This Is Why The Google My Business Description Is Not A Ranking Factor

Google My Business
There was a heap of debate on Twitter between SEO experts and webmasters about an update in the help centre, which suggested the description field in Google My Business is going to help you rank better.

There are several tests done on this, in addition to numerous others, and can easily say that the description field does not have any adverse effect on ranking in the 3-pack. If Google made it that very easy to rank in search engine results pages, the results will be useless, which could be both terrible for Google and users.

Google has recently updated the document as it was misleading. As of Thursday morning, parts of it has already been eliminated.

Originally, the document showed this:

However, the top section has now been eliminated. The part which was removed was:

“Think about the words customers would type to find your business, and make sure that your listing actually includes those keywords within it.”

As of today, the new text reads:


This still looks misleading though. Hopefully, Google is going to continue to alter it and ensure it is much clearer that shoving a lot of keyword phrases into your business description isn't the secret to ranking better in Google.

What We Know About The Confirmation From Google That There Is No Core Update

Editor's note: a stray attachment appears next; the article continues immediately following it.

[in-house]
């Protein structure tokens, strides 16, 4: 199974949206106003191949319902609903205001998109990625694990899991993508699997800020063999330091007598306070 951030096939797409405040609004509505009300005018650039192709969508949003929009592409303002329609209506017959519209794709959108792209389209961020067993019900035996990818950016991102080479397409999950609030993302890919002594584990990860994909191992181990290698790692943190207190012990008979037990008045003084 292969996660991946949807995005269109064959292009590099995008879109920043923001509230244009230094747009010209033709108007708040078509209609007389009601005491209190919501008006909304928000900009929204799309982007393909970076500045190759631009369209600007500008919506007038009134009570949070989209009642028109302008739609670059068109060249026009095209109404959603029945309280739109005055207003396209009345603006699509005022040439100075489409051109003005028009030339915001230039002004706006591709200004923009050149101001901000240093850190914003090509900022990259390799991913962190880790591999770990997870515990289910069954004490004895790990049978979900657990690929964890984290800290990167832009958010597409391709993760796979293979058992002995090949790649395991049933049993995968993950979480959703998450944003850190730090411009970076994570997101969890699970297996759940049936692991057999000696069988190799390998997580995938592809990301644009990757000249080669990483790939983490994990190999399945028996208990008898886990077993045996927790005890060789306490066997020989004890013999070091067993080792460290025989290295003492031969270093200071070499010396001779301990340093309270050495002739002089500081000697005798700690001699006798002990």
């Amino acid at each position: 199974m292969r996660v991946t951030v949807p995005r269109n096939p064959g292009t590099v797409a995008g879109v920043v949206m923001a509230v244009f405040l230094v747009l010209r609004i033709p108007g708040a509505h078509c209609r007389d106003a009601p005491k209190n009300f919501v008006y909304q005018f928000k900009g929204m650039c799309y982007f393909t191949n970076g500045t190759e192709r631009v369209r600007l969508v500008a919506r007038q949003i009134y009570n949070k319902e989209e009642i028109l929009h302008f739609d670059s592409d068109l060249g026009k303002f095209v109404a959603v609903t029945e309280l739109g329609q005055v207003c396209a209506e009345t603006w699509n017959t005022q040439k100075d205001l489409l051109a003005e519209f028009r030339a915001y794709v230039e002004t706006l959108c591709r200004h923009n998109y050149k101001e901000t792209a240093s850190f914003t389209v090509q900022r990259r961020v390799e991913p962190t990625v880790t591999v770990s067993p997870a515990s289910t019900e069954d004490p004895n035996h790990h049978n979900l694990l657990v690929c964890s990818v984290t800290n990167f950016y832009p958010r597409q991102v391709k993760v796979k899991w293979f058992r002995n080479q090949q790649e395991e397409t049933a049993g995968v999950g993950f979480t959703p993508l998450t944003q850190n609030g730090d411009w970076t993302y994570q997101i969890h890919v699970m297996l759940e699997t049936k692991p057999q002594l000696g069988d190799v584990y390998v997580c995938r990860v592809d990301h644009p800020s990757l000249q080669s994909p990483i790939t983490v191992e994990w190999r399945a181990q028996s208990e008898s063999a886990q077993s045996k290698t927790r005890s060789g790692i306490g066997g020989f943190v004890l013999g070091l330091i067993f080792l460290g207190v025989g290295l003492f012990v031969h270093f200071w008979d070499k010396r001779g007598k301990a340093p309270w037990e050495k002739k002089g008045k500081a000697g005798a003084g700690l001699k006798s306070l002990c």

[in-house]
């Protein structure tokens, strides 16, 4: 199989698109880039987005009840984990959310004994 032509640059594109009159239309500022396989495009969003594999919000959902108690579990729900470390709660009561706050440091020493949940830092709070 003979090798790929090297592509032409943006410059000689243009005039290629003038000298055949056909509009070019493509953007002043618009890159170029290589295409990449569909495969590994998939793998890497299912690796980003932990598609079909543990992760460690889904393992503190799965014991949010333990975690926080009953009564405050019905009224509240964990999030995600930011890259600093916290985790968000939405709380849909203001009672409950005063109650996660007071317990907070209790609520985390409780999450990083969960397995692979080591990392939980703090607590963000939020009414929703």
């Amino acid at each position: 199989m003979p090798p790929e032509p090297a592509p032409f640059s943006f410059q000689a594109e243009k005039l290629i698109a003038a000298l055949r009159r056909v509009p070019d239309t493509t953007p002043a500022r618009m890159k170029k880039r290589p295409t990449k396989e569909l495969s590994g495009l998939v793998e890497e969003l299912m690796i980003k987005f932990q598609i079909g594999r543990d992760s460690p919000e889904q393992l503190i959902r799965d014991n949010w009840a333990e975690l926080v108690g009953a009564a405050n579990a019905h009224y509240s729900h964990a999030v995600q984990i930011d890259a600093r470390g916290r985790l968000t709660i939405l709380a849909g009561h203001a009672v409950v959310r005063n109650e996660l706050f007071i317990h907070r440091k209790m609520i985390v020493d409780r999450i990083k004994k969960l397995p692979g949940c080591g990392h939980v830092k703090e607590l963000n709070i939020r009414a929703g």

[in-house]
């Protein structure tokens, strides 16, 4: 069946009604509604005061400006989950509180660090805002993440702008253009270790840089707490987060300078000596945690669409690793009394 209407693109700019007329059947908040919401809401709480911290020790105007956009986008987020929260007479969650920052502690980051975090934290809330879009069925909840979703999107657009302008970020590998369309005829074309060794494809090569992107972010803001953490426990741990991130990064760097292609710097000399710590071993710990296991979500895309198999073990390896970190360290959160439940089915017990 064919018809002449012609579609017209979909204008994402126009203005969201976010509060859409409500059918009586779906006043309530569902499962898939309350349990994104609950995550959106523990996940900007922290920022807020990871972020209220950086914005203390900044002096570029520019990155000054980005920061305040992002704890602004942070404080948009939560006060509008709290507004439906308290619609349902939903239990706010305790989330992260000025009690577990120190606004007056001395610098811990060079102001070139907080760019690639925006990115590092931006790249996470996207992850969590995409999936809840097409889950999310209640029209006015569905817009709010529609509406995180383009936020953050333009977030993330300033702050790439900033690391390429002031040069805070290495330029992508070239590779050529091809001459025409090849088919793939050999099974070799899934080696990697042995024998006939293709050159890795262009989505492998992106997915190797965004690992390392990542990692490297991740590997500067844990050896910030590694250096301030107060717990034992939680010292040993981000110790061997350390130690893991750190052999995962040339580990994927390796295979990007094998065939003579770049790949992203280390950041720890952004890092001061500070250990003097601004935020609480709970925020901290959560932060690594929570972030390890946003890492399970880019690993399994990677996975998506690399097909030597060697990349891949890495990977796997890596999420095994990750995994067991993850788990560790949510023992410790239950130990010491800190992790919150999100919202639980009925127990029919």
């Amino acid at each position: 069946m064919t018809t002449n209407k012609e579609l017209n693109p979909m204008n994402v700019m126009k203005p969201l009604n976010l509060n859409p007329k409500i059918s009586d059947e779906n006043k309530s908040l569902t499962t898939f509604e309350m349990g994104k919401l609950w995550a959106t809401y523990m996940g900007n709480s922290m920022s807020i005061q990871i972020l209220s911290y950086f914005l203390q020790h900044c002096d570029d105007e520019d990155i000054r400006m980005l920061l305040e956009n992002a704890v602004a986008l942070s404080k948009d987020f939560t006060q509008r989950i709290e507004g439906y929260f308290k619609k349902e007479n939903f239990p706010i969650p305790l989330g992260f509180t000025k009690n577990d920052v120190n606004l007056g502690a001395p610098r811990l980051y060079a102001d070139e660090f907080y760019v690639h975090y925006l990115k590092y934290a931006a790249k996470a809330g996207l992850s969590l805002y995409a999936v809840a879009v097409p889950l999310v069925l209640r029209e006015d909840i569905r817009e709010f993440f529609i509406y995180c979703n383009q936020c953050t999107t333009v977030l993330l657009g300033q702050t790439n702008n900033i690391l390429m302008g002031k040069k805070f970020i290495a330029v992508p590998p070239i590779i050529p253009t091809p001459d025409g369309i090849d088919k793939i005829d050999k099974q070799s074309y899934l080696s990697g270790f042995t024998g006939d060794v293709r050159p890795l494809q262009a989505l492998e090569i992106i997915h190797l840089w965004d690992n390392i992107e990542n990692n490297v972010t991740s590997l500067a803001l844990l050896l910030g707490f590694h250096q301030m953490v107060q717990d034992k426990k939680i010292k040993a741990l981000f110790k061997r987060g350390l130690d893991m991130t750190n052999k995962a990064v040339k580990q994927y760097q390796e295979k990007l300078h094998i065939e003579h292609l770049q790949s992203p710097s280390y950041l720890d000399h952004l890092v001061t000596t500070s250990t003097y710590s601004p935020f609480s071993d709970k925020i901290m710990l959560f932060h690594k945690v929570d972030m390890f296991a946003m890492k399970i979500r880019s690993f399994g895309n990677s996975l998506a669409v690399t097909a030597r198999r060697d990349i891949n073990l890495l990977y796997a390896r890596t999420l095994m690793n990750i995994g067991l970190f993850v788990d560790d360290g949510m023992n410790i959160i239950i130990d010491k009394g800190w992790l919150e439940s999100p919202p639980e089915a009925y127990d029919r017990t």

There are already numerous discussions about search engine results movements. Others have declared a February 2020 update. However, this is not true.

Those who experienced ranking changes are now stating that the results of the fluctuations have now reverted. And Google recently announced that no update was rolled out.

Danny Sullivan talks about the February 2020 update reports

Someone requested for a hint on what the rumoured update is focused on.

In response, Danny Sullivan said that Google is updated on a regular basis and provided a link to a tweet from 2019 which clarified the big difference between a core algorithm update and a daily update.

This is Danny's response:


This is the 2019 tweet that Danny sent, which points out the difference:

Core Algorithm Update

A core algorithm upgrade is a significant event in which substantial changes are made to Google's algorithm. This may pertain to additions to the algorithm, which is typically how Google understand queries from users and the words or content on a web page.

Daily Update

Whatever fluctuation was experienced was because of the daily updates which occur at all times. Google performs posts on their algorithm every day. For example,

Usual Indicators of an Update

Ordinarily, there are lots of discussions on social media during major updates. For instance, one will see an uptick in social networking posts clustering in a certain niche market if that area is hit hard by an update. However, such an activity is nowhere to be seen.

The No Update Update

Without question, people did experience search results movement, but those have been a part of the updates that occur at Google each day of each week, in each month, for the entire year.

Here's Danny Sullivan's explanation:

What to do in case of a ranking drop?


Wait for a while to determine if the modifications are reverted. It is not uncommon for Google to implement a change and then roll it back a bit as it gets feedback.

Understand Relevance